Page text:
If it’s anything, March is a month of transition — that liminal space between February’s harsh cold shoulder and April’s underhanded promise of spring. So why not weather the awkward weeks reading? We know, we know, every month we have a vaguely metaphorical reason why it’s the perfect time to read, but we sincerely believe in all of them — plus, we can assure you that this March boasts a spectacular spate of new books, from essential reissues of forgotten classics to sparkling debut novels to new forms from modern masters. After the jump, check out our ten must-reads for the month ahead, and let us know what’s on your wish list in the comments.
The Fun Parts , Sam Lipsyte (March 5)
Sam Lipsyte’s books keep getting darker and darker — and perhaps it’s no coincidence that they keep getting better and better, too. The newest collection includes a host of brutal stunners that unpack all the grimy weirdness of the world we know, and imagine the banal eccentricities of worlds we might not. For those of you who fell in love with George Saunders in January and don’t know where to go, consider this a neon signpost.
Donnybrook , Frank Bill (March 5)
There’s a stereotype that dudes don’t read books, but every dude we know has fallen in love with Frank Bill at first, er, knuckle brush. Bill’s debut collection, Crimes in Southern Indiana, has been sawing at our minds since 2011, and his first novel is, if possible, even more raw — in the best way of course. Considering that the novel’s eponymous event is a three-day bare-knuckle tournament and the book is littered with bodies, we hope you’ll forgive us for saying that Frank Bill doesn’t pull any punches.
Red Doc> , Anne Carson (March 5)
Likely to be one of the biggest poetry books of the year, not to mention the month, we’re thrilled about this continuation of/sequel to Carson’s legendary 1999 verse-novel Autobiography of Red — “in a very different style and with changed names,” of course. Geryon is now simply “G,” and our little boy-demon is forced to navigate the modern world with Sad,” his lover. We’re willing to leave all our myths in Carson’s hands.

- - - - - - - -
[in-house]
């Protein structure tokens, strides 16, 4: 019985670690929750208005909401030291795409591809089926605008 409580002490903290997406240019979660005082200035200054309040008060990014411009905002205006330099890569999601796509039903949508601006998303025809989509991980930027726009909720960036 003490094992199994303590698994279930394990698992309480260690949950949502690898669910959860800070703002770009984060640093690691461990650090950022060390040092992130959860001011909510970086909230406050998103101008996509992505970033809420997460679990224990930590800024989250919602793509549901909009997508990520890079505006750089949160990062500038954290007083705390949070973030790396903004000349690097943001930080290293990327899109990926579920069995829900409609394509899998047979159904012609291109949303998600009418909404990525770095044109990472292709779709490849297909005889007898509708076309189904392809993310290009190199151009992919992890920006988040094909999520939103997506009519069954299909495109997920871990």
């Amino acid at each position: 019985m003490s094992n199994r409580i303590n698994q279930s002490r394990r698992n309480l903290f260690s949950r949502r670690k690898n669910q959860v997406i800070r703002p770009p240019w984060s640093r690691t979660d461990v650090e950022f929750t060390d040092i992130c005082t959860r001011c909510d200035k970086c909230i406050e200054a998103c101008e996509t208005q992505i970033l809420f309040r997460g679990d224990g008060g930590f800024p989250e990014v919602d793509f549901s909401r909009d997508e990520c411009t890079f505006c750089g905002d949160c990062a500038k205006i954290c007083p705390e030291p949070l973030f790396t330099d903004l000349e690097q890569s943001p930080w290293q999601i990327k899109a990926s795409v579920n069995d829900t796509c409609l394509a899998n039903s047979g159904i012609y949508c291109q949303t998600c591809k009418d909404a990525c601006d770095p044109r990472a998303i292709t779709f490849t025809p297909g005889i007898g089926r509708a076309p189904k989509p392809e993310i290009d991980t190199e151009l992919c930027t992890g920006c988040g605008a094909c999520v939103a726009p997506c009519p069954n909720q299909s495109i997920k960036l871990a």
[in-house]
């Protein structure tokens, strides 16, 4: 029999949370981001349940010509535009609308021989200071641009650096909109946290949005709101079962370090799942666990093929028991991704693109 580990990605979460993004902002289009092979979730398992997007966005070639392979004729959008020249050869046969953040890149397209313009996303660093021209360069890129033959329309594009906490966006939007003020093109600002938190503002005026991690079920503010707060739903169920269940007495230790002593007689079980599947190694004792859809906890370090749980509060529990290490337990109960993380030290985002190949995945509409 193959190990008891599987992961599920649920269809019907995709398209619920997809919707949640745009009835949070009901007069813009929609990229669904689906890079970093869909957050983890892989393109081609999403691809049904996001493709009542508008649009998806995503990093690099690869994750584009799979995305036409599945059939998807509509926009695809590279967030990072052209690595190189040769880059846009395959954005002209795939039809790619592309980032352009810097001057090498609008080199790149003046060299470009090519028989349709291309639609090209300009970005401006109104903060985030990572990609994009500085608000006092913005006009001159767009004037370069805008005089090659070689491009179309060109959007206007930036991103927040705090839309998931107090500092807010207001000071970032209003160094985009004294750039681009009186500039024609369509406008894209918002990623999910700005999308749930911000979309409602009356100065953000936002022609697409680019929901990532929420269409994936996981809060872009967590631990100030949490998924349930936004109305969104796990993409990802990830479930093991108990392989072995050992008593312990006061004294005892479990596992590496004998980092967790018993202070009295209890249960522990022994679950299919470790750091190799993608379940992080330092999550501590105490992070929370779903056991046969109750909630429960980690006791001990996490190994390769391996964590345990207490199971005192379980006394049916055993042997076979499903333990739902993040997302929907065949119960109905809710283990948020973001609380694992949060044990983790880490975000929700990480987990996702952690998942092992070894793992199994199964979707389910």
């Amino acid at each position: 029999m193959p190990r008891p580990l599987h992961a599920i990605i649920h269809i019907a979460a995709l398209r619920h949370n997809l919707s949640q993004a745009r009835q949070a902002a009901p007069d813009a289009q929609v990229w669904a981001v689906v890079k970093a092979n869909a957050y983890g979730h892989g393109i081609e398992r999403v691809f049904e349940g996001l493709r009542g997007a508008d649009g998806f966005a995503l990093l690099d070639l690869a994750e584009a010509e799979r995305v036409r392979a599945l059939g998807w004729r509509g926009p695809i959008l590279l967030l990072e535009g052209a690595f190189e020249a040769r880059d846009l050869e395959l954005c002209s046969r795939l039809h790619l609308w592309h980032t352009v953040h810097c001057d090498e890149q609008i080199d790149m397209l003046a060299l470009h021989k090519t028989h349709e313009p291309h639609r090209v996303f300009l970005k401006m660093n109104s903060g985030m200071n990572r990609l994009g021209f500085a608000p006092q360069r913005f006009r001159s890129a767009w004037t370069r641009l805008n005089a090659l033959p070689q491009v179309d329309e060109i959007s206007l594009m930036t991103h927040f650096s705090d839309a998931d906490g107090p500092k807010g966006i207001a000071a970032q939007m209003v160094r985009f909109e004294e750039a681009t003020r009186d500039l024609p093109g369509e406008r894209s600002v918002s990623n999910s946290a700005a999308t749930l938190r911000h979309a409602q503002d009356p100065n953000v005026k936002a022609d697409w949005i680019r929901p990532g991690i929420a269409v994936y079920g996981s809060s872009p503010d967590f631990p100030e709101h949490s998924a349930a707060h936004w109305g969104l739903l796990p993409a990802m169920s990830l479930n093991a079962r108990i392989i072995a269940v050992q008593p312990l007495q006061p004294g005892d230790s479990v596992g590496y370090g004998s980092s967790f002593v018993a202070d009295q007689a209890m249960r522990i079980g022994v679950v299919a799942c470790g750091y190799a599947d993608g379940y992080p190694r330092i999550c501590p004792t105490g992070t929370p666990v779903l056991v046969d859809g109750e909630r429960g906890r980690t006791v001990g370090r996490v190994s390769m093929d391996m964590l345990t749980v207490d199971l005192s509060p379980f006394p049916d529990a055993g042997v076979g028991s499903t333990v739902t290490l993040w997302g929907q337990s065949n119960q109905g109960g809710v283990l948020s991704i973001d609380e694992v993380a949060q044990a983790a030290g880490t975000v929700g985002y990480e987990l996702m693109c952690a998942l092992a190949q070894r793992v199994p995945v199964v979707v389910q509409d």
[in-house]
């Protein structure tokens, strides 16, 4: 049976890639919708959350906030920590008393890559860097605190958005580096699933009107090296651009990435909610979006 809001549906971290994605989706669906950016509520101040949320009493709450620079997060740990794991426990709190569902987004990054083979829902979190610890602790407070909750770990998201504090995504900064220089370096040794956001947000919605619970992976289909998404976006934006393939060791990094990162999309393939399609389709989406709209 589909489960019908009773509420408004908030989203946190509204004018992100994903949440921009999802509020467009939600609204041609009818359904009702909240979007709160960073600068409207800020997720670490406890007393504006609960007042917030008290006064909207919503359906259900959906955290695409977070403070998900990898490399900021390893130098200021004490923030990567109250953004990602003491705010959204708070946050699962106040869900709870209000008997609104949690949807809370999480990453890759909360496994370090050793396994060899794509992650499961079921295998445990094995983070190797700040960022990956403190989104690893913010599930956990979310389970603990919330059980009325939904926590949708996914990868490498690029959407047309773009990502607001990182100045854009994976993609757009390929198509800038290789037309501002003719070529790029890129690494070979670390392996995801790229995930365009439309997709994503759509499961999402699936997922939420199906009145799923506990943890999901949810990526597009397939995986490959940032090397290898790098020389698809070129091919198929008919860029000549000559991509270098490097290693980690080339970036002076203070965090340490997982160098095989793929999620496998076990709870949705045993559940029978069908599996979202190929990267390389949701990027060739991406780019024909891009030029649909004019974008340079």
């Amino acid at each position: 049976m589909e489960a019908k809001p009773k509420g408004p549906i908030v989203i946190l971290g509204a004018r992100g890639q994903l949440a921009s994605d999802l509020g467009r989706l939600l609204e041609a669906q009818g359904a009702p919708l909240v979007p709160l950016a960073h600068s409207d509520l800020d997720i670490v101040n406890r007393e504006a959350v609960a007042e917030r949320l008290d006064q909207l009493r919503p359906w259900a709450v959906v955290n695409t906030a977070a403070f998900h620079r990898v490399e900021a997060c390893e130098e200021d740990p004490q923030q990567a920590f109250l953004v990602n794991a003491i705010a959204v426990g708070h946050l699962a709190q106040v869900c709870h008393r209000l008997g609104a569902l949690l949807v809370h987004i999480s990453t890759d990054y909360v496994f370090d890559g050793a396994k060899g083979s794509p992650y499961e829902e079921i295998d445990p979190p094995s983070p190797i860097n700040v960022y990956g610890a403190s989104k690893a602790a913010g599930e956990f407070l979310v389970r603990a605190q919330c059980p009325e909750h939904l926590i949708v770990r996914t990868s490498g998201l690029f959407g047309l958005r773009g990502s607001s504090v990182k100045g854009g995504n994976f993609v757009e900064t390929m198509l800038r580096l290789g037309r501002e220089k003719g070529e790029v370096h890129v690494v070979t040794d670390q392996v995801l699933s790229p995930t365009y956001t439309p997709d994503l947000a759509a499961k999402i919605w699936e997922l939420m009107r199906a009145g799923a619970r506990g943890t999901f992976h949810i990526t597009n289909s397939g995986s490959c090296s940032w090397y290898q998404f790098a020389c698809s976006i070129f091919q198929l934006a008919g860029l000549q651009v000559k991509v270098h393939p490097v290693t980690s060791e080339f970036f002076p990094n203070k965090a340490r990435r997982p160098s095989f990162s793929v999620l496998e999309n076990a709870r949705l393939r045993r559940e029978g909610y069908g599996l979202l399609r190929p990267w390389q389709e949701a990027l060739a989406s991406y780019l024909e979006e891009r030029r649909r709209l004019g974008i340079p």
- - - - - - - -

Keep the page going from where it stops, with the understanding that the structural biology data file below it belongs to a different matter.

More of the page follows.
Middle C , William H. Gass (March 12)
Nearly 20 years after the release of his celebrated novel The Tunnel, William H. Gass is back with a dense, cerebral, and symphonic book about that smallest and largest of themes: identity, both public and private. A new masterpiece from an established great.
Crapalachia: A Biography of Place , Scott McClanahan (March 19)
McClanahan’s frenetic account of life growing up in rural West Virginia practically seethes with place, with empathy, with humor and violence and the boringness/incredibleness of being young. Split into very short stories populated by characters you won’t soon forget, this is redneck poetry that’s not redneck at all.
Speedboat , Renata Adler (March 19)
Speedboat is one of those poorly kept secrets, a favorite of writers’ writers and devotees of experimental prose that gets whispered about and pressed palm to palm. This month, it’s returning to print via the New York Review of Books, so an entire new generation of readers will be able to mop up all its alinear, lyrical glory. You should probably be one of them.
The Book of My Lives , Aleksander Hemon (March 19)
The venerable Aleksander Hemon’s first published book of nonfiction is an incredible memoir-in-essays that starts in Sarajevo and goes just about everywhere. For fans of soccer, chess, ill-advised parties, humanity.
The Tragedy of Mister Morn , Vladimir Nabokov (March 19)
Yes, it’s another reissue of an obscure work. But it’s Nabokov — and not only this, but the writer’s first major literary undertaking, published when he was only 24. It may not be Lolita, but it still has that spark of genius.
The Unchangeable Spots of Leopards , Kristopher Jansma (March 21)
If his debut novel is any indication, Kristopher Jansma is like a baby Calvino for the modern age, all secret drawers and tall towers and stories within stories within stories. We read this one in nearly one sitting — we imagine you will too.
A Map of Tulsa , Benjamin Lytal (March 26)
Publisher’s Weekly recently dubbed this elegiac love letter — to Tulsa, to a girl, to the late-’90s art scene — as the coming-of-age novel to replace Catcher in the Rye for “recent generations of Internet-suckled American youth.” And it’s never too late to come of age again.